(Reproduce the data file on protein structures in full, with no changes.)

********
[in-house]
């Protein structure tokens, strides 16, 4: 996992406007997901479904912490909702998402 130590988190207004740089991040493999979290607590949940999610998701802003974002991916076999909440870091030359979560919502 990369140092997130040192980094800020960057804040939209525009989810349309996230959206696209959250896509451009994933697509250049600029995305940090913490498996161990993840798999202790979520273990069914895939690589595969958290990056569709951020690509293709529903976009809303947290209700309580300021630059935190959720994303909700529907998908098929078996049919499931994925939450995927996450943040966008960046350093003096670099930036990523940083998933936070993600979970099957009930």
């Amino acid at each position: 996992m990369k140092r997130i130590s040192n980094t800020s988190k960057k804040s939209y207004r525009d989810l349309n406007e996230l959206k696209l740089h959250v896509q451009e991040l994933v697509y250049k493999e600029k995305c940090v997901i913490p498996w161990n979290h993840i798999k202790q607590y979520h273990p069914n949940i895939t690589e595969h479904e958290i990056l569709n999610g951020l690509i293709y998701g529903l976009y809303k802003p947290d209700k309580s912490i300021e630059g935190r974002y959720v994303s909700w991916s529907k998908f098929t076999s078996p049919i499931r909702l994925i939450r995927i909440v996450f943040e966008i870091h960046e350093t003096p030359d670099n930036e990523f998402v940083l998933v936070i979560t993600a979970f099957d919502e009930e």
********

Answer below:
[in-house]
């Protein structure tokens, strides 16, 4: 996992406007997901479904912490909702998402 130590988190207004740089991040493999979290607590949940999610998701802003974002991916076999909440870091030359979560919502 990369140092997130040192980094800020960057804040939209525009989810349309996230959206696209959250896509451009994933697509250049600029995305940090913490498996161990993840798999202790979520273990069914895939690589595969958290990056569709951020690509293709529903976009809303947290209700309580300021630059935190959720994303909700529907998908098929078996049919499931994925939450995927996450943040966008960046350093003096670099930036990523940083998933936070993600979970099957009930």
């Amino acid at each position: 996992m990369k140092r997130i130590s040192n980094t800020s988190k960057k804040s939209y207004r525009d989810l349309n406007e996230l959206k696209l740089h959250v896509q451009e991040l994933v697509y250049k493999e600029k995305c940090v997901i913490p498996w161990n979290h993840i798999k202790q607590y979520h273990p069914n949940i895939t690589e595969h479904e958290i990056l569709n999610g951020l690509i293709y998701g529903l976009y809303k802003p947290d209700k309580s912490i300021e630059g935190r974002y959720v994303s909700w991916s529907k998908f098929t076999s078996p049919i499931r909702l994925i939450r995927i909440v996450f943040e966008i870091h960046e350093t003096p030359d670099n930036e990523f998402v940083l998933v936070i979560t993600a979970f099957d919502e009930e």